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Tuesday, 12 August 1902


Mr KINGSTON - The division just taken has practically decided the question, and I shall not trouble the committee further than by moving -

That the amendment requested be not made.

Sir WILLIAMMcMILLAN (Wentworth). - So far as I am concerned, I agree with the attitude of the Minister for Trade and Customs. There may, of course, be honorable members who take a special interest in this item, and I have no desire to stop debate ; but personally I see no use in reiterating arguments which were, if anything, stronger in regard to the other items than in regard to the item before us. At the same time, these duties are very much on a par, and I do not intend to further debate them.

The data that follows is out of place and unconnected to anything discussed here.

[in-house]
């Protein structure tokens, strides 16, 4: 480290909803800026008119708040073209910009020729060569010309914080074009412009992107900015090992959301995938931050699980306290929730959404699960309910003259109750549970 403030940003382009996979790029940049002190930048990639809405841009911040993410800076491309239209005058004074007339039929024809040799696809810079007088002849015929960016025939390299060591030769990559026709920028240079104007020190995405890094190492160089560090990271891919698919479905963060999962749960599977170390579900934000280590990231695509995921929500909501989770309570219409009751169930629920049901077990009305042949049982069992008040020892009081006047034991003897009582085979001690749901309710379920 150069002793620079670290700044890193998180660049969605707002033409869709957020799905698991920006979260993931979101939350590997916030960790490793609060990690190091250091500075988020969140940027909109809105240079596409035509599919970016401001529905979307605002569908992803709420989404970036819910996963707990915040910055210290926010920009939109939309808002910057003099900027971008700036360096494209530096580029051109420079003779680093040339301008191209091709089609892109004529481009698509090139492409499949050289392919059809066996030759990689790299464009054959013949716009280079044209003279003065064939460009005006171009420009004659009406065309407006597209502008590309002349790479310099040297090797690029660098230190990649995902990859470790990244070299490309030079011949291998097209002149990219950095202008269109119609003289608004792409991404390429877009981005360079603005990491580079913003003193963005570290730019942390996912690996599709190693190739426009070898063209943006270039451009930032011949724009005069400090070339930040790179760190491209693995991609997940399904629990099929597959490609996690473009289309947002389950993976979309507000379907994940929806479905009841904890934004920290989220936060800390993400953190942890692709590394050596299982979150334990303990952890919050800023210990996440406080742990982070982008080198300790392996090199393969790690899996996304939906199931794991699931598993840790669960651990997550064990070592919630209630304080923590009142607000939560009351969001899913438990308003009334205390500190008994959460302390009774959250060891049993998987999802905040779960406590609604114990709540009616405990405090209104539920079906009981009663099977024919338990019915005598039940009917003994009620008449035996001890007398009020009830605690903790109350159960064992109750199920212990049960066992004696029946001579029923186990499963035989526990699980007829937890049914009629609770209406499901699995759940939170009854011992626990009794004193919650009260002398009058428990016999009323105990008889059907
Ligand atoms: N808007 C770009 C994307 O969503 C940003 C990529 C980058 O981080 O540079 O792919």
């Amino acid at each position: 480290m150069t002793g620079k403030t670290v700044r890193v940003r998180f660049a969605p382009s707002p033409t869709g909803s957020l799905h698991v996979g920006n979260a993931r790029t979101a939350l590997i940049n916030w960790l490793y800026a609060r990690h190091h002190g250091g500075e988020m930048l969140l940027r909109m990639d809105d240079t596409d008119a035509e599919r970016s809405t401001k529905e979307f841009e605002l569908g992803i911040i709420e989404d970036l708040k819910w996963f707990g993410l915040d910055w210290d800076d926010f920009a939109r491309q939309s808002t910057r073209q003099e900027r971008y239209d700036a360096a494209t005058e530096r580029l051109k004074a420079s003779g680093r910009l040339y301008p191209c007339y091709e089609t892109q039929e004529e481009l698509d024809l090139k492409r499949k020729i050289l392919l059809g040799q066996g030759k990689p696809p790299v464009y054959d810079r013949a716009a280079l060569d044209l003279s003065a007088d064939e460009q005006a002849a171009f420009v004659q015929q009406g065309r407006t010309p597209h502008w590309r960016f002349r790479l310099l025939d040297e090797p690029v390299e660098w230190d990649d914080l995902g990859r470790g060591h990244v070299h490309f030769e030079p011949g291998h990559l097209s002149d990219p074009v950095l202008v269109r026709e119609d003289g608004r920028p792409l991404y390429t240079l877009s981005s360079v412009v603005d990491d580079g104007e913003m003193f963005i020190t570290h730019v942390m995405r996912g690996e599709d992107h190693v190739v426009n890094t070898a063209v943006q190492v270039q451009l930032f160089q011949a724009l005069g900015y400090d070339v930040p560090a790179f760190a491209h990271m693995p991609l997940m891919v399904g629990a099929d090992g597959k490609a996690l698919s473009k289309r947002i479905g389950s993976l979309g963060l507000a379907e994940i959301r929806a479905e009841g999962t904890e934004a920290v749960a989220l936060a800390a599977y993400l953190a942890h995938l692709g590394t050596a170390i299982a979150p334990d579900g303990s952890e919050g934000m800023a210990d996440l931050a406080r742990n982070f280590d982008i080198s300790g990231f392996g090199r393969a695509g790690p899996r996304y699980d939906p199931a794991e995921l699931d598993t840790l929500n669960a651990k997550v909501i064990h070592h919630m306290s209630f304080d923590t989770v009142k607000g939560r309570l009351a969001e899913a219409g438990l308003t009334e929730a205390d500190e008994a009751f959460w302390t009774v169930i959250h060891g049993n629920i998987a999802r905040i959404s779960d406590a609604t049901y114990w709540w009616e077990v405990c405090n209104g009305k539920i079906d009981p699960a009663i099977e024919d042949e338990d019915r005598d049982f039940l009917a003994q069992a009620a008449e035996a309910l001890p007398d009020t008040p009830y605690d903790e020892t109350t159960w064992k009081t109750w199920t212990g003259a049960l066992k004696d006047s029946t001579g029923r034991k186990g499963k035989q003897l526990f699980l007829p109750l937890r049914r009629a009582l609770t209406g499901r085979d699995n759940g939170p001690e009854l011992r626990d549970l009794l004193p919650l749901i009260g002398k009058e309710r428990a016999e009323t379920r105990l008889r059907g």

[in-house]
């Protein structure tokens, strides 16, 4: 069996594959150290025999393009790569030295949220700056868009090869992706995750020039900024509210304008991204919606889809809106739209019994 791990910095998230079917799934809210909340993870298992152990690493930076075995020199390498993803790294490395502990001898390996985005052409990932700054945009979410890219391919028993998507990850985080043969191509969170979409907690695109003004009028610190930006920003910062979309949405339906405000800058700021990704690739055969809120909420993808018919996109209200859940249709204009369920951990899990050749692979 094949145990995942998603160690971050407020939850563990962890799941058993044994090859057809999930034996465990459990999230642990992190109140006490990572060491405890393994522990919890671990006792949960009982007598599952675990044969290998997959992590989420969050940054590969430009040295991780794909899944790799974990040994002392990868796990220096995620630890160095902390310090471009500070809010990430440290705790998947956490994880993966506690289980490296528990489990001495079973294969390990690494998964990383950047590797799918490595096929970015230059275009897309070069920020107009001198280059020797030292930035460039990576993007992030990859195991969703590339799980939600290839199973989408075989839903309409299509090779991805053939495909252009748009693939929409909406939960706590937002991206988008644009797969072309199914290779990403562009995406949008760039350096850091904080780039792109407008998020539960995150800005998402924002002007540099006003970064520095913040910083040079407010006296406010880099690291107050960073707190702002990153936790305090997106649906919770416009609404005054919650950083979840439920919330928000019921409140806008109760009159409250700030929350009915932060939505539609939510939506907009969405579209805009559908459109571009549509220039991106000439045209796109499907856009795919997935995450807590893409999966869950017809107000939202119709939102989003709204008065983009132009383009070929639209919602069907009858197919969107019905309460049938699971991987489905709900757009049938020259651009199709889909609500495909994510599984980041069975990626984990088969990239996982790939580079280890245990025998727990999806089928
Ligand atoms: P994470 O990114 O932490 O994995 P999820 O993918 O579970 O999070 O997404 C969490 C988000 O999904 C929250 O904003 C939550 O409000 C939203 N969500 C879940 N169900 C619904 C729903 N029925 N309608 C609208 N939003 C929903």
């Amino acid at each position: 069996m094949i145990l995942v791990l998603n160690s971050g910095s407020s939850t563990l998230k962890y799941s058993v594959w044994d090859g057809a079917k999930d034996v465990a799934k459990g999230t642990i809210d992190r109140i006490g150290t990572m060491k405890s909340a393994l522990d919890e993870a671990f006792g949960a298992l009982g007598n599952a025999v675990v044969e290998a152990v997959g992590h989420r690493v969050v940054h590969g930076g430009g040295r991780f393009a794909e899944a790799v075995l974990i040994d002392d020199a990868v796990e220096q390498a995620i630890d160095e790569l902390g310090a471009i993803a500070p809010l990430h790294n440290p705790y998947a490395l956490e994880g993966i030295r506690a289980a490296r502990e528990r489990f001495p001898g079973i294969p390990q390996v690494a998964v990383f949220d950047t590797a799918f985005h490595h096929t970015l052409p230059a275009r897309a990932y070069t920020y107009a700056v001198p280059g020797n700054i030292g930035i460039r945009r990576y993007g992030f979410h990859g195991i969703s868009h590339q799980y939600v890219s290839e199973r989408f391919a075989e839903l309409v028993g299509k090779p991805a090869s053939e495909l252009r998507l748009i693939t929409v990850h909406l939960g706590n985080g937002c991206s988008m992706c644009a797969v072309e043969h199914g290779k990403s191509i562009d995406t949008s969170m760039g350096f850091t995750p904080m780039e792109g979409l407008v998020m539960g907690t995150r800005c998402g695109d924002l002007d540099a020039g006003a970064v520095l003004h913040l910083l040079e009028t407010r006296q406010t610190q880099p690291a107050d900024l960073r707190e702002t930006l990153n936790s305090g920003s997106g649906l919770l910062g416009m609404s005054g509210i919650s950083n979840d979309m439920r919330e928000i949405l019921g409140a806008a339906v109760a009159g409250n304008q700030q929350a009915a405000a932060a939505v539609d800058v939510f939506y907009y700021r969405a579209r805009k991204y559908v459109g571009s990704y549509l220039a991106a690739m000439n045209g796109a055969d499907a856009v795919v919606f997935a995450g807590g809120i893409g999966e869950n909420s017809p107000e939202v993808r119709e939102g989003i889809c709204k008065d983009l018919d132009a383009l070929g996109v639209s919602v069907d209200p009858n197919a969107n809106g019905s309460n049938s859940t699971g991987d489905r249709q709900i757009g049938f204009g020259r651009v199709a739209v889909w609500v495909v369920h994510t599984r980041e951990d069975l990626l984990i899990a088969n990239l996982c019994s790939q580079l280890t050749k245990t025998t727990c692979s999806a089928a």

Mr. SYDNEYSMITH (Macquarie).In view of the understanding arrived at, I do not desire to take up much time. . But I think the committee would do well to pause before they inflict the hardship which will result from this motion. Honorable members who have visited some parts of the State of New South Wales must admit the reasonablenessof making some amendment in the proposal submitted by the Government. When the proposal was first brought down, the Government evidently anticipated little or no revenue from the duty. A mere nominal amount of £1,000 is all they expect to receive. But it is owing to the terrible distress that prevails throughout the length and breadth of New South Wales and Queensland that we now appeal to them. I fear that the appeal will be in vain, but still we ask them to give, at all events, some measure of relief by allowing the duty to stand over for six months. The Minister for Trade and Customs has referred to the advantage of protection, and pointed out that at least once in 15 years we have a drought. That is the time when it is expected that the farmers will benefit from such a duty. The farmers of New South Wales do not want any such benefit. I represent one large farming centre, and live in another. The farmers in these districts are suffering more than any one else. Let honorable members consider the condition of a district like that represented by the honorable member for Parramatta. All the way from Camden down to the Hawkesbury there is nothing but distress. The farmers have no crops, the stock is dying, and prices are raised, owing to the operation of the Tariff, upon their clothing, boots and shoes, and necessaries of life. We had to fight the Government for two whole days in order to secure a reduction in the duty on turnips. When, on a recent occasion, the Chancellor of the Exchequer in Great Britain came down to the House of Commons with a proposal to put a duty on food supplies, my right honorable friend was delighted about it, and pointed out that there was an idea of England's returning to protection. We told him, however, that the people had been misled. We have evidence of that in England today. Two strong conservative seats have been lost to the Government at two byeelections fought recently. This shows that when the people have an opportunity of speaking they will demonstrate that they do not believe in the policy of protection. I mention the English case to illustrate what is likely to result in Australia. The people have no desire that these duties on food stuffs1 should be imposed, more especially at the present time, when so many are suffering. The Government have promised relief over and over again, but have shown no sincerity. The dairy farmers are suffering intensely, because they cannot afford to pay the prices demanded for produce which they require in order to keep their stock alive. But it appears to be hopeless to make appeals to the Government. They seem to glory in the terrible condition of the farmers of New South Wales, because the farmers of Victoria and the other States are reaping a harvest through the distress prevailing elsewhere. That is not the true federal spirit, and when the proper time comes the Government will ascertain that their action is not approved of by the people of the Commonwealth.







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